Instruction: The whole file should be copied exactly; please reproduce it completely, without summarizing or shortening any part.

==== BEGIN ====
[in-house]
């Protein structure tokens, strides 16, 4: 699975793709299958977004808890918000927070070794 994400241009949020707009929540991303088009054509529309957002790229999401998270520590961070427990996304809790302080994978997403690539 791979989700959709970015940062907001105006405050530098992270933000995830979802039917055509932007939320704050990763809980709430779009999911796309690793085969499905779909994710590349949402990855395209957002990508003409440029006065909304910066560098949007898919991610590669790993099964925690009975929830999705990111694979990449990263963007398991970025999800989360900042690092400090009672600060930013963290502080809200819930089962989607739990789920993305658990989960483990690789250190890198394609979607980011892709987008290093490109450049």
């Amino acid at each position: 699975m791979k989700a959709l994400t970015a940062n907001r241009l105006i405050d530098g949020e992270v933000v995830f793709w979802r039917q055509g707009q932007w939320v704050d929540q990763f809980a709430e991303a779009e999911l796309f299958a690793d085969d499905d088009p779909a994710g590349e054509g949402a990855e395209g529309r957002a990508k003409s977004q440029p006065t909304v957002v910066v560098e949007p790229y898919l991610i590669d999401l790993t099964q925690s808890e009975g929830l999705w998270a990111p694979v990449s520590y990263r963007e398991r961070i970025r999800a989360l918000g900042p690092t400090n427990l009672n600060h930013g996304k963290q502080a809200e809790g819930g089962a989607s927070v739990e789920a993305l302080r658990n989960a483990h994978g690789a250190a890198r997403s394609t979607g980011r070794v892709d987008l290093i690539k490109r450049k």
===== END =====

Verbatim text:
[in-house]
């Protein structure tokens, strides 16, 4: 699975793709299958977004808890918000927070070794 994400241009949020707009929540991303088009054509529309957002790229999401998270520590961070427990996304809790302080994978997403690539 791979989700959709970015940062907001105006405050530098992270933000995830979802039917055509932007939320704050990763809980709430779009999911796309690793085969499905779909994710590349949402990855395209957002990508003409440029006065909304910066560098949007898919991610590669790993099964925690009975929830999705990111694979990449990263963007398991970025999800989360900042690092400090009672600060930013963290502080809200819930089962989607739990789920993305658990989960483990690789250190890198394609979607980011892709987008290093490109450049």
């Amino acid at each position: 699975m791979k989700a959709l994400t970015a940062n907001r241009l105006i405050d530098g949020e992270v933000v995830f793709w979802r039917q055509g707009q932007w939320v704050d929540q990763f809980a709430e991303a779009e999911l796309f299958a690793d085969d499905d088009p779909a994710g590349e054509g949402a990855e395209g529309r957002a990508k003409s977004q440029p006065t909304v957002v910066v560098e949007p790229y898919l991610i590669d999401l790993t099964q925690s808890e009975g929830l999705w998270a990111p694979v990449s520590y990263r963007e398991r961070i970025r999800a989360l918000g900042p690092t400090n427990l009672n600060h930013g996304k963290q502080a809200e809790g819930g089962a989607s927070v739990e789920a993305l302080r658990n989960a483990h994978g690789a250190a890198r997403s394609t979607g980011r070794v892709d987008l290093i690539k490109r450049k």